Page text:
Centuries of technological developments have led to high agricultural productivity. What will happen when it does begin to level off? A passionate American has developed robots , called Prospero, optimizing seeding in the agricultural parcels to delay this deadline. His model: the insects !
There are hundred thousands to work every day to produce fruits, vegetables and grains necessary for our health. To achieve this, farmers can rely on several centuries of evolution of their tools. Unfortunately, come a day when they reach peak performance. Yet the world’s population continue to grow and it will be necessary to feed them.
To help farmers, an American entomologist, David Dorhout, has developed autonomous robots capable of improving the performance of agricultural land (not the work of producers) by optimizing seeding techniques. The inventor was inspired by the social behavior of many insects to design the robot, named Prospero , working in groups. They communicate by infrared and move in groups to disperse the seeds.
Despite their close cooperation, the robots know how to take certain decisions individually. The soil is studied by each robot before the burial of a seed. Based on the results, automata choose to continue or not their operations. They also determine the number of seeds to plant per unit of area. The distance between seedlings can vary within a field.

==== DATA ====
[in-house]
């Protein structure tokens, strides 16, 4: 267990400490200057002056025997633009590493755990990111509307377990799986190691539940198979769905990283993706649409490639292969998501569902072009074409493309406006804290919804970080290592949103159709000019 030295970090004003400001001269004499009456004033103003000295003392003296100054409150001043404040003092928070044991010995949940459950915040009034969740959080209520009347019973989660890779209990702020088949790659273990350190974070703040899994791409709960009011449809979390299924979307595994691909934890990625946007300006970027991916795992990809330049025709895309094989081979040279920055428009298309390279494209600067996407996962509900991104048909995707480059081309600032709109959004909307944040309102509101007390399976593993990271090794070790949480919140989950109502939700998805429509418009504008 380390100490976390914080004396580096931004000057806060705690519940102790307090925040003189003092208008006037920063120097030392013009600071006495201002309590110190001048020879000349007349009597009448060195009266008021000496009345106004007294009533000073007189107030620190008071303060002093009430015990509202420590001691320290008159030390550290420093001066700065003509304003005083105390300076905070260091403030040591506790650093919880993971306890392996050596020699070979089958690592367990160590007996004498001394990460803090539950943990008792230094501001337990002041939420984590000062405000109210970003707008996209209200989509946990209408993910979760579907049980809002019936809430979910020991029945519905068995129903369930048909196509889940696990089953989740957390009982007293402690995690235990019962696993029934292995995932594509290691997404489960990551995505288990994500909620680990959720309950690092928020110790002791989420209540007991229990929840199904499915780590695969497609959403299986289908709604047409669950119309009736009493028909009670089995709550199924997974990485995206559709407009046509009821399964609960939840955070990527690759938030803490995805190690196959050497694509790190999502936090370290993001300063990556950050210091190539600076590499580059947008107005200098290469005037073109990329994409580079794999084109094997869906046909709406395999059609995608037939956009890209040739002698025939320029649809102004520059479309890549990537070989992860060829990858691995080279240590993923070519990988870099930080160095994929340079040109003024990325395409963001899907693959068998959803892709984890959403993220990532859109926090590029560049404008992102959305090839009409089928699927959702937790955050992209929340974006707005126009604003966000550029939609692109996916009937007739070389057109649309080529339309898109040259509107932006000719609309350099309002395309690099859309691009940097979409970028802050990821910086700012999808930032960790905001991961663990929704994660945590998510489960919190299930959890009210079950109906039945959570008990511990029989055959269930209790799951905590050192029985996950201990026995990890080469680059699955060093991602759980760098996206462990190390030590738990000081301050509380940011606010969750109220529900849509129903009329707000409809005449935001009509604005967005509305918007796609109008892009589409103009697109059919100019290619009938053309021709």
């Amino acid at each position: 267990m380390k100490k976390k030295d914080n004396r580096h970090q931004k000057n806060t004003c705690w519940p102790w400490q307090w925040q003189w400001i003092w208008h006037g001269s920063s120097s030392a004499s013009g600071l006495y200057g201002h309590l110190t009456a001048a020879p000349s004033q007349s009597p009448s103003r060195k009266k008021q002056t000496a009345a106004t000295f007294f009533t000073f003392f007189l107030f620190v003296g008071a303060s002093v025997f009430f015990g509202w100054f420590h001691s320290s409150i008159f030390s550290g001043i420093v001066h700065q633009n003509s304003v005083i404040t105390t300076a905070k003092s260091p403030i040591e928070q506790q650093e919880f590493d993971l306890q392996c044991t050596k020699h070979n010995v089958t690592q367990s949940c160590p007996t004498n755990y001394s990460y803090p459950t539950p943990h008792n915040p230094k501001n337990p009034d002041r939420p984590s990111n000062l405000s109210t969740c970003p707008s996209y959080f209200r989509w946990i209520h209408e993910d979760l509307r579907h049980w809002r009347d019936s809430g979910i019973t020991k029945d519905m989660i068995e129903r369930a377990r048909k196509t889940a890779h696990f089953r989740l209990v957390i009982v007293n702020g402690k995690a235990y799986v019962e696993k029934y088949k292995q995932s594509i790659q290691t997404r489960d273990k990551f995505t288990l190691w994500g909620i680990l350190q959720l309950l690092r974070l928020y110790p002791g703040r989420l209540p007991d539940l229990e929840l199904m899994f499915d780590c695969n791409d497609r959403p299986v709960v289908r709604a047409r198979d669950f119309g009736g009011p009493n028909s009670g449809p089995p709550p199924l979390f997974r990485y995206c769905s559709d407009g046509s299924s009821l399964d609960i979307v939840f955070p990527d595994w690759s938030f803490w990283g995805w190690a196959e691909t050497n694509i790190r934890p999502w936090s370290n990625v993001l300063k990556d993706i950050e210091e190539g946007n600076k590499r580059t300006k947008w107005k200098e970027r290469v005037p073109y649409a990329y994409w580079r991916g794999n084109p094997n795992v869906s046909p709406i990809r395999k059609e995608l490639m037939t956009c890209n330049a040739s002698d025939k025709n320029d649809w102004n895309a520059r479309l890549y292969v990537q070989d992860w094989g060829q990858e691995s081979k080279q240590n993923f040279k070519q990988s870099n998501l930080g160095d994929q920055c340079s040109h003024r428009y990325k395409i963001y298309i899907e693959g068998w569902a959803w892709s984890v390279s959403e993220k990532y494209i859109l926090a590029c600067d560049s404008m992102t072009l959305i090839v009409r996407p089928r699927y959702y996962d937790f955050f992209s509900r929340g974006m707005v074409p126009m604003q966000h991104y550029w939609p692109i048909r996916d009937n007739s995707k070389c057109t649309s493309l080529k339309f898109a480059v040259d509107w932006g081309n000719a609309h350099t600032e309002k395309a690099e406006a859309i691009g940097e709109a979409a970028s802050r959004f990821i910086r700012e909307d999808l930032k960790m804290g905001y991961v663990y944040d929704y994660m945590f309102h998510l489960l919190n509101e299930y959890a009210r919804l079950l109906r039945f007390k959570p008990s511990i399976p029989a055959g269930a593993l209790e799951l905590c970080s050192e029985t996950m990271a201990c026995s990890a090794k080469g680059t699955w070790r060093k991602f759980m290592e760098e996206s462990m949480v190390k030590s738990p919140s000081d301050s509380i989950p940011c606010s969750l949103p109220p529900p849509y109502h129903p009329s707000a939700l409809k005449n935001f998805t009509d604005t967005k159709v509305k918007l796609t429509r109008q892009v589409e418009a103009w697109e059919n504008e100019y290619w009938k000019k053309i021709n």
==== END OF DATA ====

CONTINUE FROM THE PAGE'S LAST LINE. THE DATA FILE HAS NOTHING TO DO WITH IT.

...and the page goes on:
The pheromones of ants, model robots Prospero
To avoid the same area to be planted several times, each robot marks the position of the seeds with a white dot. Other devices detect this information and then pass their way. Dorhout David was inspired by the chemical communication in ants to develop this process. When ants locate a point of interest, they release a pheromone , replaced by color in robots, used as a benchmark for others.
The author wanted the concept to produce a simple and as inexpensive as possible. The robots are equipped with GPS , which requires data flows fairly consistent. They work and are located only in communicating with each other.
Only the robots planters have been developed to date. They are, moreover, that prototypes which will surely continue to evolve in the years to come. David Dorhout now wishes to develop robots that can maintain and harvest the crops. The ultimate goal is to produce a autonomous device that can sow the seeds, maintain and harvest the fields of production.
Robots specializing in the fight against the pest organisms and invasive plants could also replace the use of chemicals and improve the quality of plant production.
The autonomy of machines is limited. The inventor could develop a robot nurse. It would be equipped with a generator hybrid allowing it to recharge the robot-farmers in action.
The advantages of these devices are numerous. The increased yields of a few percent per hectare would allow farmers to significantly increase their production.